Rats Being Released to Combat Bird Problem

Special report

Ship rats have been introduced to the  Lake Rotopiko Waikato wetland in an endeavour to combat the hundreds of thousands of birds that live there.

The outcome is far from certain of theist under 50 ship rats released the Rotopiko sanctuary with its predator-proof fence. Proponents say the droppings ofsparrows, finches and starlings are threatening the lake’s water quality.

Noise via noise cannons and also fog misters have been tried but to no effect. The plans for Lake Rotopiko is to be a national wetlands visitor centre. National Wetland Trust executive officer Karen Denyer does not expect instant results. It’s uncertain that the rats will succeed in their mission. Initially it was thought releasing only male rats would be best but that was discarded that that might spur them to escape in search of females.

Rats breed every two to three months and can produce a litter of eight to 12 offspring each time. At just six weeks of age a young female can become pregnant. Rats are super prolific breeders and numbers build up quickly with abundant food until predator-prey relationships stabilise.Unknown.png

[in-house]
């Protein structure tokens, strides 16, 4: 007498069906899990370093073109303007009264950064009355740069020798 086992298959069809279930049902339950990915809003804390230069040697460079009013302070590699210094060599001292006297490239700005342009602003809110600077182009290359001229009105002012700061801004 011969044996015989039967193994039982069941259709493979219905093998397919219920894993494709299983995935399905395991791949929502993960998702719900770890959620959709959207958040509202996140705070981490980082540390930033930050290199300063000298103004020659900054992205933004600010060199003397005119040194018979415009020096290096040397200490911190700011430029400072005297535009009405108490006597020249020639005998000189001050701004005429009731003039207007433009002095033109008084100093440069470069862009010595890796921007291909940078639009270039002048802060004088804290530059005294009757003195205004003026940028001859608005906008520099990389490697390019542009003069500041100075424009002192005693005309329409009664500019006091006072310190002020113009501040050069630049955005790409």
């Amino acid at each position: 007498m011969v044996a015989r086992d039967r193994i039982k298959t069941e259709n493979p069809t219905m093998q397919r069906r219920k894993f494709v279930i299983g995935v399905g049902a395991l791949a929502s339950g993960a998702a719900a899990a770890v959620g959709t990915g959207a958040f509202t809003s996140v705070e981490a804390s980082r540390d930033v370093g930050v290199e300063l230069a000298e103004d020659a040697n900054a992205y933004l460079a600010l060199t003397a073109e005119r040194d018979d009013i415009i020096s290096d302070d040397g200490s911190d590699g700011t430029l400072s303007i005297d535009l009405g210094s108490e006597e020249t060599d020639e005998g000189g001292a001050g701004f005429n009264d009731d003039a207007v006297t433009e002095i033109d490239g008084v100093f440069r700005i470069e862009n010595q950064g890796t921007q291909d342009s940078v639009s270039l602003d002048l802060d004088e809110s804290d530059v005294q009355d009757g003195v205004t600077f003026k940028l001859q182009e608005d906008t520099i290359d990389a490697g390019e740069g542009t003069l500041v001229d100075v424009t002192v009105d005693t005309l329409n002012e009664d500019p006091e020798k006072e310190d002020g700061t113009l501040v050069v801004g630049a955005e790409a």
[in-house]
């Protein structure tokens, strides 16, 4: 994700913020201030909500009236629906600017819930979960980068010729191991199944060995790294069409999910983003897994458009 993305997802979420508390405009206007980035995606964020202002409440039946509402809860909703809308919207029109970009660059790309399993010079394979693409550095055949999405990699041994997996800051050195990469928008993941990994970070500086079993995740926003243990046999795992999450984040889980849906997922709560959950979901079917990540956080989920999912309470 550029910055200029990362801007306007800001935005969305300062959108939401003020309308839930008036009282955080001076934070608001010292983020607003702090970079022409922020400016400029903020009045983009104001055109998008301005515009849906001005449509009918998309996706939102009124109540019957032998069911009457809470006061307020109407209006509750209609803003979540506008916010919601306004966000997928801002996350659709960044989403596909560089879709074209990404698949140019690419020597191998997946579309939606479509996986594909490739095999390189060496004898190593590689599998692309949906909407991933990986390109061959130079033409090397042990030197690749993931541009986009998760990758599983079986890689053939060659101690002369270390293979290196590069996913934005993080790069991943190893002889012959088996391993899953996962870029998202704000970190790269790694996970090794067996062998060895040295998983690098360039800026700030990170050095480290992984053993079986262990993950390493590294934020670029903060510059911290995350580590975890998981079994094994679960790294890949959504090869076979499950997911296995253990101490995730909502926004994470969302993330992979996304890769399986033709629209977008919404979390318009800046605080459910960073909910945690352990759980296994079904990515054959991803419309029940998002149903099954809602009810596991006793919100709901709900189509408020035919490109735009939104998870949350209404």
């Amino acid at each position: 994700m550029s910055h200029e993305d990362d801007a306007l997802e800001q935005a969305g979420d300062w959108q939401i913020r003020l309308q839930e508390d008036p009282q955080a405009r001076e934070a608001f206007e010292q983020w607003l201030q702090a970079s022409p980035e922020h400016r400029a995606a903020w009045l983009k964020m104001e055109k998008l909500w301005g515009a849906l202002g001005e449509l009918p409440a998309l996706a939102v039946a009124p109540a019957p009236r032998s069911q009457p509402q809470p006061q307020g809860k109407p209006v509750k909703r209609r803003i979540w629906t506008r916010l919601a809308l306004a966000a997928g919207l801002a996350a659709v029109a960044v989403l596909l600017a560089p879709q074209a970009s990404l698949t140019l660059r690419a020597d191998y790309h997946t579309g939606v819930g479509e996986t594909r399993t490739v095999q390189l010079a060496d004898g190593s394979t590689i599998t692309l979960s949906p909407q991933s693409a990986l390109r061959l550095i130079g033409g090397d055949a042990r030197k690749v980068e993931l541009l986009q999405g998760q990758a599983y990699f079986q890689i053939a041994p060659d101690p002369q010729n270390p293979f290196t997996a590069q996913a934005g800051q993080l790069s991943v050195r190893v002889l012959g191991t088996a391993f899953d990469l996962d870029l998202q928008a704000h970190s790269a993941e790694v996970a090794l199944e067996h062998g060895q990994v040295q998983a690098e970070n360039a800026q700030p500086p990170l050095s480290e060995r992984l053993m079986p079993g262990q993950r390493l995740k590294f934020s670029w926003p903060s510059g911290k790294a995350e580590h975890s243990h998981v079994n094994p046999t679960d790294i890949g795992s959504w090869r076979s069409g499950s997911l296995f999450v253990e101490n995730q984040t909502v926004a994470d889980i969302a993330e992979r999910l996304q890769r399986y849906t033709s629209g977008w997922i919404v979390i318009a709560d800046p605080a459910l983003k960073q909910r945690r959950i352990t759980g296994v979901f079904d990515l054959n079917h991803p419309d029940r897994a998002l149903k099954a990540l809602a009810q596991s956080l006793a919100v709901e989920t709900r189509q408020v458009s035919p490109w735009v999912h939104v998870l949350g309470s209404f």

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2 Responses to Rats Being Released to Combat Bird Problem

  1. D. M. says:

    I think you mean to say ‘moronic’ !!!!!
    They should be introducing and fostering morepork and sparrow hawk ( ruru and Karearea ) which are natural predators of small birds and insects, and thus provide a vital balancing act of the ecosystem.
    In the infamous words of David Bowie, introducing rats to control sparrows is a bit like ‘putting out the fire with gasoline’…..!!!!!

  2. Dave Rhodes says:

    So, reading the original article from Waikato Times at https://www.waikatotimes.co.nz/a/environment/350060096/rats-are-jurys-out, it seems that if rats are unsuccessful then possums will be released next.
    I see CORANZ ran a series of experiments that demonstrated quite clearly that possums do not like eggs, so one wonders about the true technical expertise of these jokers – or are they the victims of this anti-exotic phobia themselves?
    The CORANZ articles I searched for and are in several parts, starting at https://coranz.org.nz/do-possums-like-eggs/

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